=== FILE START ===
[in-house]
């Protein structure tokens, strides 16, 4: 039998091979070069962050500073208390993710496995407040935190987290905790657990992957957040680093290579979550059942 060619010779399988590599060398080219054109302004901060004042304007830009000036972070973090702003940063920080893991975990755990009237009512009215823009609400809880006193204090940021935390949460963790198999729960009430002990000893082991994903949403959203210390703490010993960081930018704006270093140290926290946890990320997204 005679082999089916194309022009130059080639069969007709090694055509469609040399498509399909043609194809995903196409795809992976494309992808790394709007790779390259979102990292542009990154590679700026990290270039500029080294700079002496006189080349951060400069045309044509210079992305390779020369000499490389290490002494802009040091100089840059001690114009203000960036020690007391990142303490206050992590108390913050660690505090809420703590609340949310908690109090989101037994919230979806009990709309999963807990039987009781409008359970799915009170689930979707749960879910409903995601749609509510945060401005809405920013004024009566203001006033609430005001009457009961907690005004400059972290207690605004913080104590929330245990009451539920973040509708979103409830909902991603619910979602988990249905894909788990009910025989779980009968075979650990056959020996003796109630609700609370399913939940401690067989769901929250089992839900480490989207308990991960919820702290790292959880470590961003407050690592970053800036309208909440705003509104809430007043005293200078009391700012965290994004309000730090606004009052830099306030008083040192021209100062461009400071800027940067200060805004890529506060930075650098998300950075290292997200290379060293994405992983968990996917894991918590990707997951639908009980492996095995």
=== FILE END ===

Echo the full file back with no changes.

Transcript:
[in-house]
């Protein structure tokens, strides 16, 4: 039998091979070069962050500073208390993710496995407040935190987290905790657990992957957040680093290579979550059942 060619010779399988590599060398080219054109302004901060004042304007830009000036972070973090702003940063920080893991975990755990009237009512009215823009609400809880006193204090940021935390949460963790198999729960009430002990000893082991994903949403959203210390703490010993960081930018704006270093140290926290946890990320997204 005679082999089916194309022009130059080639069969007709090694055509469609040399498509399909043609194809995903196409795809992976494309992808790394709007790779390259979102990292542009990154590679700026990290270039500029080294700079002496006189080349951060400069045309044509210079992305390779020369000499490389290490002494802009040091100089840059001690114009203000960036020690007391990142303490206050992590108390913050660690505090809420703590609340949310908690109090989101037994919230979806009990709309999963807990039987009781409008359970799915009170689930979707749960879910409903995601749609509510945060401005809405920013004024009566203001006033609430005001009457009961907690005004400059972290207690605004913080104590929330245990009451539920973040509708979103409830909902991603619910979602988990249905894909788990009910025989779980009968075979650990056959020996003796109630609700609370399913939940401690067989769901929250089992839900480490989207308990991960919820702290790292959880470590961003407050690592970053800036309208909440705003509104809430007043005293200078009391700012965290994004309000730090606004009052830099306030008083040192021209100062461009400071800027940067200060805004890529506060930075650098998300950075290292997200290379060293994405992983968990996917894991918590990707997951639908009980492996095995």